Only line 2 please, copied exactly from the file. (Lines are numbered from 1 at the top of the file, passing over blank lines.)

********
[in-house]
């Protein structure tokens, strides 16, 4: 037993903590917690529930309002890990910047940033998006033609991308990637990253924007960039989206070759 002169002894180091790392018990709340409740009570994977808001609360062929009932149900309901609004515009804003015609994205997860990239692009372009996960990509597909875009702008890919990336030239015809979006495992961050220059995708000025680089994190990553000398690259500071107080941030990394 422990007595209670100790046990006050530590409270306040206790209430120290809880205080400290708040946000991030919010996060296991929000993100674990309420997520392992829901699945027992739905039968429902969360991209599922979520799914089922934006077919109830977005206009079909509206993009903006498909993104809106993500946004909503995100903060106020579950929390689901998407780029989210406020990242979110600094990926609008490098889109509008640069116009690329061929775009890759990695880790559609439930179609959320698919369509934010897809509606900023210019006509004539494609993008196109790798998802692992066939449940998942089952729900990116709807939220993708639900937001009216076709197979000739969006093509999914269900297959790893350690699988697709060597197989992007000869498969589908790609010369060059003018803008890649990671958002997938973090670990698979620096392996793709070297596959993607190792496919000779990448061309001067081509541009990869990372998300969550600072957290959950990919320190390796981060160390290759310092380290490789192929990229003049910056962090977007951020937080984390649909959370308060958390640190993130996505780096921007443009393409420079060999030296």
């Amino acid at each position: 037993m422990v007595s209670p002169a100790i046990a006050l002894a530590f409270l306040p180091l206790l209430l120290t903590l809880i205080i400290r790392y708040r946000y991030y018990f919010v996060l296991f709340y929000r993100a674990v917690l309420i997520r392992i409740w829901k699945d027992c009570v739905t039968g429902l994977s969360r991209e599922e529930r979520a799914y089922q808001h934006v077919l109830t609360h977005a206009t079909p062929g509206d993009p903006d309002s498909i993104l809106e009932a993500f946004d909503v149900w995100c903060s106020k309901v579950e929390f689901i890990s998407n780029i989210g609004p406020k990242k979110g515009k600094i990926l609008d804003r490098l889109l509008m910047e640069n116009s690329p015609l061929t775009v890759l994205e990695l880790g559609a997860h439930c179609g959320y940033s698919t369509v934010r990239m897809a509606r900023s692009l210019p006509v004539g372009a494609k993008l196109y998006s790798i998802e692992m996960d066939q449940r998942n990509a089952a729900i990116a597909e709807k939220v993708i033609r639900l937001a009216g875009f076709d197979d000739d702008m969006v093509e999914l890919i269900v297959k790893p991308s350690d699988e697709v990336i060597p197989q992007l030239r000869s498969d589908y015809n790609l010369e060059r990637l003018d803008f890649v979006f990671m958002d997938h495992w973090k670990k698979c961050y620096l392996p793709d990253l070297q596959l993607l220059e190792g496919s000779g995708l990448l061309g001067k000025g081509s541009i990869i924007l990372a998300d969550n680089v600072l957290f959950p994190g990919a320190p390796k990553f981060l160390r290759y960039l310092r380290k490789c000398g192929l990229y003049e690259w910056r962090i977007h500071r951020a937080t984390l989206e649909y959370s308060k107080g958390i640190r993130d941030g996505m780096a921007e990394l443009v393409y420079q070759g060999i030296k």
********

């Protein structure tokens, strides 16, 4: 037993903590917690529930309002890990910047940033998006033609991308990637990253924007960039989206070759 002169002894180091790392018990709340409740009570994977808001609360062929009932149900309901609004515009804003015609994205997860990239692009372009996960990509597909875009702008890919990336030239015809979006495992961050220059995708000025680089994190990553000398690259500071107080941030990394 422990007595209670100790046990006050530590409270306040206790209430120290809880205080400290708040946000991030919010996060296991929000993100674990309420997520392992829901699945027992739905039968429902969360991209599922979520799914089922934006077919109830977005206009079909509206993009903006498909993104809106993500946004909503995100903060106020579950929390689901998407780029989210406020990242979110600094990926609008490098889109509008640069116009690329061929775009890759990695880790559609439930179609959320698919369509934010897809509606900023210019006509004539494609993008196109790798998802692992066939449940998942089952729900990116709807939220993708639900937001009216076709197979000739969006093509999914269900297959790893350690699988697709060597197989992007000869498969589908790609010369060059003018803008890649990671958002997938973090670990698979620096392996793709070297596959993607190792496919000779990448061309001067081509541009990869990372998300969550600072957290959950990919320190390796981060160390290759310092380290490789192929990229003049910056962090977007951020937080984390649909959370308060958390640190993130996505780096921007443009393409420079060999030296």